Charities attract passionate individuals, but this passion can lead to issues in the workplace. Pearcelegal can help you to protect your charity while ensuring workers and volunteers are treated fairly.
From schools and scout groups to conservation and churches, we have helped a range of charitable organisations with employment law issues and disputes. Build and grow your team with confidence knowing that Pearcelegal will help you stay on the right side of the law.
Around 827,000 people work for charities in the UK. The charitable sector is required to uphold the same employment laws as any other sector. Operating in the public eye can make this an even bigger challenge. With a diverse team of full-time, part-time and volunteer workers, it is important to be astute with employment contracts to ensure everyone knows where they stand. While volunteers may not have an employment contract, a charity will still have a duty of care. We can help you to navigate the complex field of charity employment law so you can manage your teams with confidence.
Charity employment disputes
Any organisation is capable of employment disputes, even charitable ventures. By maintaining robust and up-to-date employment contracts and discipline procedures, you can protect against common workplace disputes. If a dispute does arise, we can provide representation to protect your legal interests and enable your charity to continue changing the world for the better. We can assist with:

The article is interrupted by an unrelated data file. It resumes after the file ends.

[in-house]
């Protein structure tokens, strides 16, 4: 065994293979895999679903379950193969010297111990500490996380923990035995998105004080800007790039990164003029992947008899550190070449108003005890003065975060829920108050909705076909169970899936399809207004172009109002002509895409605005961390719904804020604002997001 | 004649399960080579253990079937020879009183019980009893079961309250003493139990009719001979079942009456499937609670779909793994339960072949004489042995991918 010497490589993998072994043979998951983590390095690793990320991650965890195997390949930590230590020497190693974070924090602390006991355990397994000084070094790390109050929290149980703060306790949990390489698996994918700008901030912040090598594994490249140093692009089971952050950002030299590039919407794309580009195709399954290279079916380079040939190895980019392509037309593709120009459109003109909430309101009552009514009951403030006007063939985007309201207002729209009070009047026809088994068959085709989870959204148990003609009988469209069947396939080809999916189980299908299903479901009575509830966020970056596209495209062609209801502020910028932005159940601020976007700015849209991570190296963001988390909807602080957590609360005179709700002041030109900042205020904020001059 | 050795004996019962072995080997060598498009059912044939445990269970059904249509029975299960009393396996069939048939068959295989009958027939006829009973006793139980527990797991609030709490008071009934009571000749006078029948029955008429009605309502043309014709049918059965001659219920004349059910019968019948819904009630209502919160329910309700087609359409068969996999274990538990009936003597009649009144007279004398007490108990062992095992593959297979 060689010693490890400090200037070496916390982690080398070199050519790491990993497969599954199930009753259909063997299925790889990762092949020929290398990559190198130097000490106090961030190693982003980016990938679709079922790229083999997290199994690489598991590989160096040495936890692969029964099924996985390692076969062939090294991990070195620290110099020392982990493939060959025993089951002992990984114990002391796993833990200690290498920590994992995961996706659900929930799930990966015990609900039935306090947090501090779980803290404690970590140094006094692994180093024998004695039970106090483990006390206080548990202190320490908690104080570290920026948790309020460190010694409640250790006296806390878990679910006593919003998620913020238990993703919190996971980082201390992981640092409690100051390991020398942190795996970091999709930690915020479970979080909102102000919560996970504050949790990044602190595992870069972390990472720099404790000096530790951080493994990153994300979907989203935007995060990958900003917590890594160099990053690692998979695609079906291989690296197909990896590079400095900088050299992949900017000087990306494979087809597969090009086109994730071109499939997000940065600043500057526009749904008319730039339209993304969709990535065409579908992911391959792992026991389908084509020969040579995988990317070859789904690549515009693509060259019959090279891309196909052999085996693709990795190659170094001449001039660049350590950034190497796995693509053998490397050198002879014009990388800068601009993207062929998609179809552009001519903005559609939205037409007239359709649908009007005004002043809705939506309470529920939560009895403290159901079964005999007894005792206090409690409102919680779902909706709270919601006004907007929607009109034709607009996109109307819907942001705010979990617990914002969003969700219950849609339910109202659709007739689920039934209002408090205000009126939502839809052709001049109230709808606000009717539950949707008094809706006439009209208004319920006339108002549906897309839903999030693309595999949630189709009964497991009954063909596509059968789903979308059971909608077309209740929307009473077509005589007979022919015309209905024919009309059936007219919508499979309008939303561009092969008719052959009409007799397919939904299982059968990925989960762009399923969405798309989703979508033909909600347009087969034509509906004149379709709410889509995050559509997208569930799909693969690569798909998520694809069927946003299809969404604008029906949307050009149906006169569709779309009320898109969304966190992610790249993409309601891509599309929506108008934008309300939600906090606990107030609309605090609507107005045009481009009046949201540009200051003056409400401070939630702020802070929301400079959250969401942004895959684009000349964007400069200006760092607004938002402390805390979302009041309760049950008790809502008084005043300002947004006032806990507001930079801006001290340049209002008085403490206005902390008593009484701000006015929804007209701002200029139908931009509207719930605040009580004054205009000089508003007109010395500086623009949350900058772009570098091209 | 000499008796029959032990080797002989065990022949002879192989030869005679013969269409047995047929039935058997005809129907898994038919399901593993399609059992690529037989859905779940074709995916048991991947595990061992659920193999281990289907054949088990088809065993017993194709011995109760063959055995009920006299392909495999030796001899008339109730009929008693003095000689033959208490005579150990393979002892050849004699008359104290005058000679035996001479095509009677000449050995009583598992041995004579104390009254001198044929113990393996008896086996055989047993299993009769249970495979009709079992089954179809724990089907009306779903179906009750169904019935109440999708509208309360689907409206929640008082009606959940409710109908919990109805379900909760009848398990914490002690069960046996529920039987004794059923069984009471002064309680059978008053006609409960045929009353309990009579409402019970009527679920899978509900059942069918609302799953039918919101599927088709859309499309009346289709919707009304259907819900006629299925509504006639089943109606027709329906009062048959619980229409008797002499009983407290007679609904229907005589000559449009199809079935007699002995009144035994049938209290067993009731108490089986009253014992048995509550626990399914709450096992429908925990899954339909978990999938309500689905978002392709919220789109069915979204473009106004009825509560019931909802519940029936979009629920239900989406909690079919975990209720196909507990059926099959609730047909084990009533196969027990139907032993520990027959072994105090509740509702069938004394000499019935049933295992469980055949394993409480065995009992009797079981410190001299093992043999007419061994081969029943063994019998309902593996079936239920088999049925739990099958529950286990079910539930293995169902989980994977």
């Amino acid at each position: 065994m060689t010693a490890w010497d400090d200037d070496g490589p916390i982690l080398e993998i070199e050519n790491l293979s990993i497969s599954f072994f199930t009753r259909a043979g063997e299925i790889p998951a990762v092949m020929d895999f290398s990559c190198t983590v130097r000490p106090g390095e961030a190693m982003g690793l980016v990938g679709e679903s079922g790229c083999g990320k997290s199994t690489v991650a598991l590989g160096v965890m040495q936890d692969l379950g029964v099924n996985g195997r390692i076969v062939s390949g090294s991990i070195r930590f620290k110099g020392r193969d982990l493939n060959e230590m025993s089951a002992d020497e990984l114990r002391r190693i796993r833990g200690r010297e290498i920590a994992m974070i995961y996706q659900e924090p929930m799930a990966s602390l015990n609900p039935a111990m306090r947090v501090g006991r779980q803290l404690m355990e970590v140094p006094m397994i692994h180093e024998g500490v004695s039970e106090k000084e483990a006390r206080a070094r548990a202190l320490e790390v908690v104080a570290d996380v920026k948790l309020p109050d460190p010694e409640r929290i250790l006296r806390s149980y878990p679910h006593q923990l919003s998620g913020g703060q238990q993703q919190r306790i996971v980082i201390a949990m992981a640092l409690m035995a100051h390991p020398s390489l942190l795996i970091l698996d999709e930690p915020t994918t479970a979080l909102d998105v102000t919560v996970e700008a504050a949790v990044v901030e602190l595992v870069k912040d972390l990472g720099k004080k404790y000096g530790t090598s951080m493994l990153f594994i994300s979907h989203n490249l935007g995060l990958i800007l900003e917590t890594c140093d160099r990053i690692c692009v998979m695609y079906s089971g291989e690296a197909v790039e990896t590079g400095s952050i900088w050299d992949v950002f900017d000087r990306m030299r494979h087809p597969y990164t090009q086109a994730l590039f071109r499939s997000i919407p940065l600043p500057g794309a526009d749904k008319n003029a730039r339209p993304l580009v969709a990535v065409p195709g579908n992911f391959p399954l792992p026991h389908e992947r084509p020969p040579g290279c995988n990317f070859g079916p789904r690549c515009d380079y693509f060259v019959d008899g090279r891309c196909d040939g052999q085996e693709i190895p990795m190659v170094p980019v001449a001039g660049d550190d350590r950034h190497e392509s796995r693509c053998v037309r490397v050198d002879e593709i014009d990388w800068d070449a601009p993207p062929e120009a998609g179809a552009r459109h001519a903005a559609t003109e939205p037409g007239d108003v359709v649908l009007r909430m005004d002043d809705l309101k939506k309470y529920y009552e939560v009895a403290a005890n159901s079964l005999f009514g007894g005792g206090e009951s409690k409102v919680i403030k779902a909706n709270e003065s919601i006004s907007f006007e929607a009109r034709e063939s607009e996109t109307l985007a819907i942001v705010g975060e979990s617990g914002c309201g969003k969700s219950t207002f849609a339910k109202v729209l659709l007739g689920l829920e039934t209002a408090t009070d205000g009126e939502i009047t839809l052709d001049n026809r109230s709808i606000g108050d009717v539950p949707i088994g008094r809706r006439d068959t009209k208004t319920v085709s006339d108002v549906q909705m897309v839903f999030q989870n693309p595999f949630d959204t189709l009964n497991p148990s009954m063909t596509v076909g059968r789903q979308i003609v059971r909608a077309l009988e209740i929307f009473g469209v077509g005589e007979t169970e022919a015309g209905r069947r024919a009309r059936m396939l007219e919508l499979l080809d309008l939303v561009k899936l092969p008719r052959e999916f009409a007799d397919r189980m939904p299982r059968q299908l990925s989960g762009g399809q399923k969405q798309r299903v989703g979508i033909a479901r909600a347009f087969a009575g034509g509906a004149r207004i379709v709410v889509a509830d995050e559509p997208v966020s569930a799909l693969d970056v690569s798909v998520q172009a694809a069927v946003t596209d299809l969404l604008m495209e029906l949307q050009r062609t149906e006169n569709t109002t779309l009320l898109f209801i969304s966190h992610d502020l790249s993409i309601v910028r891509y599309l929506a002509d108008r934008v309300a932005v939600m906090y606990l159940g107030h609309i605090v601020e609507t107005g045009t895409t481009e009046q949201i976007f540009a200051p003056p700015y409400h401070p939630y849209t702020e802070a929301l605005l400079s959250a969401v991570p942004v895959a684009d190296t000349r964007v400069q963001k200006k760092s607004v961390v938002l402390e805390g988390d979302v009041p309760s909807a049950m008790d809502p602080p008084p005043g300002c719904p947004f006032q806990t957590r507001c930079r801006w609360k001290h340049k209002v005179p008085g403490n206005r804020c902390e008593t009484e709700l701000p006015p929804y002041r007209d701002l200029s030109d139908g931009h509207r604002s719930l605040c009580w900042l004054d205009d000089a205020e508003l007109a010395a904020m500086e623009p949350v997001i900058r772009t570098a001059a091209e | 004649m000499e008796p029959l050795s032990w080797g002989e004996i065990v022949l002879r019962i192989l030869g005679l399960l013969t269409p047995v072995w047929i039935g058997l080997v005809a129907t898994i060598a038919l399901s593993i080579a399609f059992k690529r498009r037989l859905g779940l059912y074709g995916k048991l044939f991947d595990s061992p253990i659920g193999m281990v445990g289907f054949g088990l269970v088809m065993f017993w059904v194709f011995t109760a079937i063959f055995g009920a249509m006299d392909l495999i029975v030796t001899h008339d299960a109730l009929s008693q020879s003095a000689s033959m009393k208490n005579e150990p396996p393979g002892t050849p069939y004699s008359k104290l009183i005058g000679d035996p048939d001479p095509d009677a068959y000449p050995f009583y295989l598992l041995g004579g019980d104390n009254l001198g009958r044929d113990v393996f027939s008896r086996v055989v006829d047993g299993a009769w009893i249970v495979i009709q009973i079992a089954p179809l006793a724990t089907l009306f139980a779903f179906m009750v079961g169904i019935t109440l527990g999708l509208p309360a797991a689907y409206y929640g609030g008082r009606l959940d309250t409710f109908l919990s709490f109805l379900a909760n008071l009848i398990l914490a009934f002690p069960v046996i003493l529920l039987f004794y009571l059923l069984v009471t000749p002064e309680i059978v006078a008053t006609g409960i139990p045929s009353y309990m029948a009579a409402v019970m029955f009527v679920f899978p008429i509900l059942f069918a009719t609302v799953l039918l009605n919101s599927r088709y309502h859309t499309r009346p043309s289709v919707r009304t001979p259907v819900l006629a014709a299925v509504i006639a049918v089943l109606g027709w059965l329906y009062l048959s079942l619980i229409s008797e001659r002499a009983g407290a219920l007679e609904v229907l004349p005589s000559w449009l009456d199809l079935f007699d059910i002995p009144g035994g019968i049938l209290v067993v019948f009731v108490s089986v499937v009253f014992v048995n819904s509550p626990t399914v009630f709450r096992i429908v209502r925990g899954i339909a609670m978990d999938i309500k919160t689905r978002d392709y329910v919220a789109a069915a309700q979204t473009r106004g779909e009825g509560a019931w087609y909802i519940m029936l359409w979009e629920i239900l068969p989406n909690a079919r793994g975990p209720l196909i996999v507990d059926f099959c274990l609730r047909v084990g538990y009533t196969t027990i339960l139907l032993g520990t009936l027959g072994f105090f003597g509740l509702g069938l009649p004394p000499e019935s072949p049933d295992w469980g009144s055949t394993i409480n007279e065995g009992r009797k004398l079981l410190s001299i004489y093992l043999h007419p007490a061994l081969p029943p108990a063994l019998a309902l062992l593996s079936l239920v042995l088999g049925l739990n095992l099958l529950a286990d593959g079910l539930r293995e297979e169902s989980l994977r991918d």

Misconduct and disciplinary measures
Maternity and paternity leave
Our team includes employment, commercial, charity and dispute resolution solicitors. We are here to help charities and nonprofits manage their employees and volunteers through clear contracts and employee code of conduct.
Frequently asked questions
Do volunteers have employment rights?
No, volunteers should not have a contract of employment, otherwise, they would need to be paid minimum wage. As there is no employment contract, volunteers do not have employment rights. Many charities will choose to have a volunteer agreement that sets out what is expected of them.
Do charities have to pay minimum wage?
Workers should either be volunteers, or they should be paid the National Minimum Wage in line with their age group.
Can a volunteer be sacked?
Since a volunteer does not have an employment contract, they cannot be fired from their role. They can be dismissed from their duties if they are breaking their volunteer agreement.
Can a volunteer claim unfair dismissal?
No, a volunteer does not have employment rights so they are not covered by employment law. This means they cannot claim unfair dismissal, even if they are removed from their voluntary post.
Our specialists in Charity Employment
Expert advice for you Book a free consultation
The team at Pearcelegal will be delighted to discuss your legal matters and give you a no-obligation quote.